Clive Tyldesley was ITV’s senior football commentator for 22 years and his autobiography provides an entertaining insight into the life of a commentator obsessive.
Tyldesley has spent time with many of the big characters of the game including Sir Alex Ferguson, Bill Shankly, Brian Clough and Sir Kenny Dalglish and his encounters are well worth the retelling.
Many of the stories show the dark side of the big characters as well as why they were so successful. Clough for example was a man of many contradictions,
“He could be rude; he could pick you apart until you fell to pieces in front of him. And yet the same man softly charmed my parents when he made a surprise appearance (in green sweat top and tracksuit bottoms) at the restaurant where I held my leaving-do. Surprise was his favourite weapon.”
Tyldesley has plenty of opinions to share in the book, whether it be on other commentators or topics such as social media and racism. His beliefs are well summed up when he states,
“Following the evidence is my kind of journey. About turns can be some of the best and bravest moves we make in life, if they steer us away from dogma and gospels. And yet U-turns by public figures are portrayed as signs of indecision and ineptitude. There is no future in being open-minded.”
Boxing commentator Reg Gutteridge was Tyldesley’s mentor, and he helped to shape the commentator that we know so well today. He encouraged Tyldesley to be inclusive and welcome everybody into his broadcasting.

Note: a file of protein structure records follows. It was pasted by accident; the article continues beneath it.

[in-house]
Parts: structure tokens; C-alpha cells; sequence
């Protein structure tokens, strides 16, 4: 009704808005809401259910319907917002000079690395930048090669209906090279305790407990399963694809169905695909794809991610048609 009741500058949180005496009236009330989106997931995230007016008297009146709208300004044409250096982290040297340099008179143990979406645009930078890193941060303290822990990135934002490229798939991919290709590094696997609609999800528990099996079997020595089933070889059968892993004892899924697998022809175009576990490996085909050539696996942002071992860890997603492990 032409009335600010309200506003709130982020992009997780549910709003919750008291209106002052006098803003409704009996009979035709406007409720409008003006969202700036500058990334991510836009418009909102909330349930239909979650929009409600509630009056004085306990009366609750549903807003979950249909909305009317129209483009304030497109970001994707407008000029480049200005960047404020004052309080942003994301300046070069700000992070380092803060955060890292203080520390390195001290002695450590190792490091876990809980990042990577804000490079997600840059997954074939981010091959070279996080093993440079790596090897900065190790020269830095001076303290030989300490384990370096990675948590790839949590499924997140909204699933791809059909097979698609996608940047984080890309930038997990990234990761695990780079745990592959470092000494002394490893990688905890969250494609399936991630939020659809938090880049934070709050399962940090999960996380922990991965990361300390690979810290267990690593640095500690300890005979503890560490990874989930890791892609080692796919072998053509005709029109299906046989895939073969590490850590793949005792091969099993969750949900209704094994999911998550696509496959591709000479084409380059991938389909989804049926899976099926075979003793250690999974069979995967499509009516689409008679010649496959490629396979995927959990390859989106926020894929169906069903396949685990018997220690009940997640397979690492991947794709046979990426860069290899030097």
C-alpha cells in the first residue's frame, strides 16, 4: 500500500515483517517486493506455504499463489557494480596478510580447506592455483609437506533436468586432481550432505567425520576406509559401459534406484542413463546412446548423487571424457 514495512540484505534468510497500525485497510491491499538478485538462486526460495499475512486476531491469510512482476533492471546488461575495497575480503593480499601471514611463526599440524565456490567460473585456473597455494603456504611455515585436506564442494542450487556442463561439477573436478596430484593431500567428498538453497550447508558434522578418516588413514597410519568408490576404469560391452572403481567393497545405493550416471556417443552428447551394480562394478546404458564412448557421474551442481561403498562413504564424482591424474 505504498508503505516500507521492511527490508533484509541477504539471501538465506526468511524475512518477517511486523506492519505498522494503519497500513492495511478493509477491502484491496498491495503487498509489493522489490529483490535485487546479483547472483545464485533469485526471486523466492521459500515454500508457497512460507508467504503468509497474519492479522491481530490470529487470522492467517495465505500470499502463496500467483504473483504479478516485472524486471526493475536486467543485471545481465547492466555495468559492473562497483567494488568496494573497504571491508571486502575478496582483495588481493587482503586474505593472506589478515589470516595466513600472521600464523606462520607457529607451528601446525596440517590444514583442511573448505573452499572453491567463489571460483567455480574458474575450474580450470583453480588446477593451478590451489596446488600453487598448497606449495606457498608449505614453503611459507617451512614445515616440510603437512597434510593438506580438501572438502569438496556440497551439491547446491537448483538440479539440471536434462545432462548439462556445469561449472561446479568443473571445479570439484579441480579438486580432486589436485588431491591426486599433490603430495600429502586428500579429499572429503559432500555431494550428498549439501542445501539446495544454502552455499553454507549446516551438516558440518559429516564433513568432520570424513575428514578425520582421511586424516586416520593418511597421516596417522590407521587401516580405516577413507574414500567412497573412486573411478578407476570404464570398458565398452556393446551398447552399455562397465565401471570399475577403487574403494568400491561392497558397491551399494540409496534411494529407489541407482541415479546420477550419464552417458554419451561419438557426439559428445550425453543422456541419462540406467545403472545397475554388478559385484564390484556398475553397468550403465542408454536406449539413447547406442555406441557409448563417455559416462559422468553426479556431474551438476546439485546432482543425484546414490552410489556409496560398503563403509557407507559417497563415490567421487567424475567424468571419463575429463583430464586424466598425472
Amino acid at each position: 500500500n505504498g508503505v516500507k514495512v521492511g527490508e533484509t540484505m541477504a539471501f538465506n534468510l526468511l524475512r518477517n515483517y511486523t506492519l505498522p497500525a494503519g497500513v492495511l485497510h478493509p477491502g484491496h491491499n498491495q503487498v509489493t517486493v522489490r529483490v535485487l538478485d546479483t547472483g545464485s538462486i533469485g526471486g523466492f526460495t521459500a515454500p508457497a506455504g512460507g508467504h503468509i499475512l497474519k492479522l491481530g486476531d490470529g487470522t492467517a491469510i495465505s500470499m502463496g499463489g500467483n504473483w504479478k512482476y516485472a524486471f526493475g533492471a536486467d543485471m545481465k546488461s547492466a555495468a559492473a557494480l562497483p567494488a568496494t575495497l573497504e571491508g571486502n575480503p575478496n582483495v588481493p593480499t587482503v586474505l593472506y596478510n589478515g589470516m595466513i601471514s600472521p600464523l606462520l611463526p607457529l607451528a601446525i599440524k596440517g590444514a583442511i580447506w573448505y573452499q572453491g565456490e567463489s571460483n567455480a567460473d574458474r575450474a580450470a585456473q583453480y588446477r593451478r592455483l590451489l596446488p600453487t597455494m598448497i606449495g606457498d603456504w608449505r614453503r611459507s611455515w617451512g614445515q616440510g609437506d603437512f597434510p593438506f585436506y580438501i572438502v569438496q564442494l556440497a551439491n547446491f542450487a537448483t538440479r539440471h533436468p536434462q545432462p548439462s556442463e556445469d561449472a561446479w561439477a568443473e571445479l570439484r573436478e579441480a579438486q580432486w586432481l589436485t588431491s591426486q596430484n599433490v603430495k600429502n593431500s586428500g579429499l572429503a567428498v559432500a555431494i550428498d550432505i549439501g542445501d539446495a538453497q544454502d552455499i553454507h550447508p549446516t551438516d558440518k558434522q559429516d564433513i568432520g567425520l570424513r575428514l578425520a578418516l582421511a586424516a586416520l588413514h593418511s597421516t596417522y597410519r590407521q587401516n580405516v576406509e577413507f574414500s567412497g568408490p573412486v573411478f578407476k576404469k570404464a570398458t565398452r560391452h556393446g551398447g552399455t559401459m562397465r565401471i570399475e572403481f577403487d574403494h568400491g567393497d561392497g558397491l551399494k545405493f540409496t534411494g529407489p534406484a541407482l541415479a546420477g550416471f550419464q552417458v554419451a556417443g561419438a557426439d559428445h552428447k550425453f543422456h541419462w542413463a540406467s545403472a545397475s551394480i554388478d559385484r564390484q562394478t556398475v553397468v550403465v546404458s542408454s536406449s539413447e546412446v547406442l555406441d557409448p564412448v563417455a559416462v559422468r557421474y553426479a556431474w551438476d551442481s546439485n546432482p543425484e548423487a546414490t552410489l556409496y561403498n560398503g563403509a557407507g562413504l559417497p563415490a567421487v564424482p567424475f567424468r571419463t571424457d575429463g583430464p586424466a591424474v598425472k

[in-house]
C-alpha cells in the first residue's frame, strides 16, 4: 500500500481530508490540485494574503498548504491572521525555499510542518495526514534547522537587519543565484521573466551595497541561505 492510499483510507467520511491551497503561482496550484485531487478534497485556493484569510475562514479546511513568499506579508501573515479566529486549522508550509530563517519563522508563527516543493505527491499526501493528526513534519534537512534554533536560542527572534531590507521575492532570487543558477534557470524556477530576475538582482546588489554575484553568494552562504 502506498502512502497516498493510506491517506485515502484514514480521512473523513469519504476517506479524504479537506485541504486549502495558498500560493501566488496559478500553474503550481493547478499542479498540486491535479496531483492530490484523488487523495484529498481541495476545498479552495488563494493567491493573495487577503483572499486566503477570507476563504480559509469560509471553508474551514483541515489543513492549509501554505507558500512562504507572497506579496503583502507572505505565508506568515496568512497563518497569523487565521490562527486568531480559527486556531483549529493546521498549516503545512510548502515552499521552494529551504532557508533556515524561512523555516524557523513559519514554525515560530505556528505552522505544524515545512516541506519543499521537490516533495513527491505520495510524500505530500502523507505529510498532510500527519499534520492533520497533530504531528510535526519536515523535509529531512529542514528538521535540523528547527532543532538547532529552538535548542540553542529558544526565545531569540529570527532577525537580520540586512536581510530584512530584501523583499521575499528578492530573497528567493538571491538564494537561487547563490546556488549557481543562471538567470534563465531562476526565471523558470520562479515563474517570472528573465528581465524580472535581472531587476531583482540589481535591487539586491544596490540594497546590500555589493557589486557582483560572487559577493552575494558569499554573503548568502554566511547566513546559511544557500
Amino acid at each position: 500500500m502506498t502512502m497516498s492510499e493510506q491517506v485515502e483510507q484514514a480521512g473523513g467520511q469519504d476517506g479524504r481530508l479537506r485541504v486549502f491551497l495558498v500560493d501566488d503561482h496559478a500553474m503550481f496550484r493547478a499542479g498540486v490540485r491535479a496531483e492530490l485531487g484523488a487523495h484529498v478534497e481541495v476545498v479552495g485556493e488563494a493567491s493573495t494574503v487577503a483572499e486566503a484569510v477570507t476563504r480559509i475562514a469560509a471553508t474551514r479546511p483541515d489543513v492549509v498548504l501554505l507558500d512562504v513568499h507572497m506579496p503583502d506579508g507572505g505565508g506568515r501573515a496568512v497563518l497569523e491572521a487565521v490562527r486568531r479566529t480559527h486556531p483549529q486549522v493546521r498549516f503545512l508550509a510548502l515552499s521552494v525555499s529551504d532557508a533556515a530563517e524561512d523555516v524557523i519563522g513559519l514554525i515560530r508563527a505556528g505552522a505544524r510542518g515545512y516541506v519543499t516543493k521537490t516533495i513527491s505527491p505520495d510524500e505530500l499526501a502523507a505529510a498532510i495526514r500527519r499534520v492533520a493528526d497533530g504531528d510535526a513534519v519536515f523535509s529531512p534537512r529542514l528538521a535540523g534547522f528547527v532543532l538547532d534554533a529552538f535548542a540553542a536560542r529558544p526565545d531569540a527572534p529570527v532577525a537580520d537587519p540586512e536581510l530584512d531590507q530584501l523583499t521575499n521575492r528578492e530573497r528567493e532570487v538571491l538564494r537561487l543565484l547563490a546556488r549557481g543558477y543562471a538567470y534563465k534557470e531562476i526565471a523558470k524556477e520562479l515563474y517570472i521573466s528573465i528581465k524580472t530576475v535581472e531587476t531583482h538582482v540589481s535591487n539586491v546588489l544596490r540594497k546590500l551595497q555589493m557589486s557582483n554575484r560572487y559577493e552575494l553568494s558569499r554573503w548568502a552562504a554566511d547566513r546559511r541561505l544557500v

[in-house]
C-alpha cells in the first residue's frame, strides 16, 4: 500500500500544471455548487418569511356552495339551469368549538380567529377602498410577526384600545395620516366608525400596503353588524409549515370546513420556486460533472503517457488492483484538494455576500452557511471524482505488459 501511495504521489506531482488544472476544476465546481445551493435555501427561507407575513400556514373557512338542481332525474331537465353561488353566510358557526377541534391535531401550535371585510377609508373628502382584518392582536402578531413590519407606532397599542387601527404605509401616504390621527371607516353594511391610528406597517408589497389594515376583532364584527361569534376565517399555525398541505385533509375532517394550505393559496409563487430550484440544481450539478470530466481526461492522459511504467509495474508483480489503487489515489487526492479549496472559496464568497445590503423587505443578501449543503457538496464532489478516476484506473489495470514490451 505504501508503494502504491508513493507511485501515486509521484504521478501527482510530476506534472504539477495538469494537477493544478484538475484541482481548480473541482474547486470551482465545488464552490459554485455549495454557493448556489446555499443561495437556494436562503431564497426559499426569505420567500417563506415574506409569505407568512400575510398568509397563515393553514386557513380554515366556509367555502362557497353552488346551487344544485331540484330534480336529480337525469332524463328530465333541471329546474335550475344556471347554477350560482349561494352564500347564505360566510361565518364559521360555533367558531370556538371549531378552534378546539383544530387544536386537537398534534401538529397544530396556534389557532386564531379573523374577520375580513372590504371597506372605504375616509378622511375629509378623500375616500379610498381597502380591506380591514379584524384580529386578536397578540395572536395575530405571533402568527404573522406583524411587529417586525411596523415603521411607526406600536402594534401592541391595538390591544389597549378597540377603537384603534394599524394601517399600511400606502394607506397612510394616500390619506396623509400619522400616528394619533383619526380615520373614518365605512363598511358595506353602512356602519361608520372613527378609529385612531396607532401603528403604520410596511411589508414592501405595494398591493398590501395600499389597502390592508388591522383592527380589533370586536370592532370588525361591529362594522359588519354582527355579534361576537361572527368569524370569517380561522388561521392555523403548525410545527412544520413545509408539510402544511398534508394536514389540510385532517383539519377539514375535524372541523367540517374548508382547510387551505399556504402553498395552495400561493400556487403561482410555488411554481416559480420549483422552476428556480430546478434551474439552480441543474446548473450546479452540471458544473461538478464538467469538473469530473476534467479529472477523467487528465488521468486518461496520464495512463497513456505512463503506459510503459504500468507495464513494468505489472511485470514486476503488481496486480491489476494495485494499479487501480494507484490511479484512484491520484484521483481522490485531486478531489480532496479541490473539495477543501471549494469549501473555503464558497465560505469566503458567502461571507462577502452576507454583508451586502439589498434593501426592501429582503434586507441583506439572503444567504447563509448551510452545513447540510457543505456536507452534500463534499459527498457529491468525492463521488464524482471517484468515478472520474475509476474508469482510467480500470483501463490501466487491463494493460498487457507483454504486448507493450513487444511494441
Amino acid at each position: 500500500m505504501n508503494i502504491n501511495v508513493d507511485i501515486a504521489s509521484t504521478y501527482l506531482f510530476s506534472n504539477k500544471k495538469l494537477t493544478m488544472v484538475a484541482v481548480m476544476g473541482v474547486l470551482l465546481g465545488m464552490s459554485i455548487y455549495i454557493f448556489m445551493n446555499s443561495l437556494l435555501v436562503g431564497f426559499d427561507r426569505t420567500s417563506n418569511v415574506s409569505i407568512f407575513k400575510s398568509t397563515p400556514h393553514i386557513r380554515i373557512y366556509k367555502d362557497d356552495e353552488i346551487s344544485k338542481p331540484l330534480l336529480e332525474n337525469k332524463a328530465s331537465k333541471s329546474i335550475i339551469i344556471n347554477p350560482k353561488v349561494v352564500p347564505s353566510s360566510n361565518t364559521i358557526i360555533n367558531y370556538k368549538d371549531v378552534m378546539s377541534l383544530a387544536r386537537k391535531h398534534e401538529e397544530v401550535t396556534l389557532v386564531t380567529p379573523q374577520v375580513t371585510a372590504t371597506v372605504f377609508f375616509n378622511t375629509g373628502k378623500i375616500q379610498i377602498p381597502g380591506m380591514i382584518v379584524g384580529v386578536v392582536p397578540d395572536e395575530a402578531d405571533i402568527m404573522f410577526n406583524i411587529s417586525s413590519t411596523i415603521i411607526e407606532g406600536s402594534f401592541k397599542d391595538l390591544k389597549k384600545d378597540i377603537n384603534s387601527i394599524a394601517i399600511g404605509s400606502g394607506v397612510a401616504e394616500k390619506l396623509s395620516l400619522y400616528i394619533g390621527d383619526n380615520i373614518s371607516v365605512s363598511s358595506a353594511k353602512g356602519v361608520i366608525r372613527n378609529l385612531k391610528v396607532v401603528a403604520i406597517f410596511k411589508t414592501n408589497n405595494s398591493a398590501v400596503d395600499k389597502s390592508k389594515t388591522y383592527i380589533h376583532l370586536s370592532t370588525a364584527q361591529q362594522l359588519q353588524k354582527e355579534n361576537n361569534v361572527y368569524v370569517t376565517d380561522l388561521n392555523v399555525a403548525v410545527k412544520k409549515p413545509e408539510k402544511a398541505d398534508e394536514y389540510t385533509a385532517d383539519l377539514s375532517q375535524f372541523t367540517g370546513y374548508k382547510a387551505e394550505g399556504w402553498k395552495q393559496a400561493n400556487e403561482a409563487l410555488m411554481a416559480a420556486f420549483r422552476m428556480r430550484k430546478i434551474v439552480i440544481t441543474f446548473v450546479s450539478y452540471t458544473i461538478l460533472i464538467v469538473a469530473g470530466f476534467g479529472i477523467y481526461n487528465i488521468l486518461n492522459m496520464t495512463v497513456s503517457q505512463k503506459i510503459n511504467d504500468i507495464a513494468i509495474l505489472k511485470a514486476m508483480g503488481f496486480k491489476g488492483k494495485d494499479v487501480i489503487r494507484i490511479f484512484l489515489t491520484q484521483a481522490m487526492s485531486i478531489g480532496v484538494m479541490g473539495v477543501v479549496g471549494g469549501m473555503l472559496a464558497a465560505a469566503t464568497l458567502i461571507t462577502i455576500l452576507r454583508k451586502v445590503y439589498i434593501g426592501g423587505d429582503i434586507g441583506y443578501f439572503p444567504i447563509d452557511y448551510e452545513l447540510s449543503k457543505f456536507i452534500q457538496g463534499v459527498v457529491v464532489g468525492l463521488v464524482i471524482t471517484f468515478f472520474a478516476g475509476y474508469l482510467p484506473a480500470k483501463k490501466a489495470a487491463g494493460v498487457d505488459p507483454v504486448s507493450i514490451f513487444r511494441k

He is renowned for his extensive research and compiles hand-written charts before every game. He believes his preparation is crucial to his success as a commentator, but he is not too precious to admit his commentary mistakes.
Tyldesley runs through some of the big moments in his commentary career but recognises he was lucky that these were unbelievable games. He states that if the scripts for the 1999, 2005 and 2012 Champions League finals had been presented to commissioning editors in TV drama departments, the writers would probably have been told to go away and make them more believable.
He was baffled by the decision to remove him from his role as ITV’s number one commentator in 2020. He is still working for several media organisations but says he will miss commentating on England games and the Champions League.
Tyldesley’s is one of the defining TV voices of the last two decades-plus and his emotive tones have resonated with football fans everywhere. His autobiography is well worth your attention whether it’s for his views on the art of commentating, stories about the game’s big characters, or opinions on many contemporary issues.
Not for Me Clive: Stories from the Voice of Football by Clive Tyldesley, published by Headline, Price: £13.00.
This review first appeared in the October/November 2021 edition of Late Tackle magazine.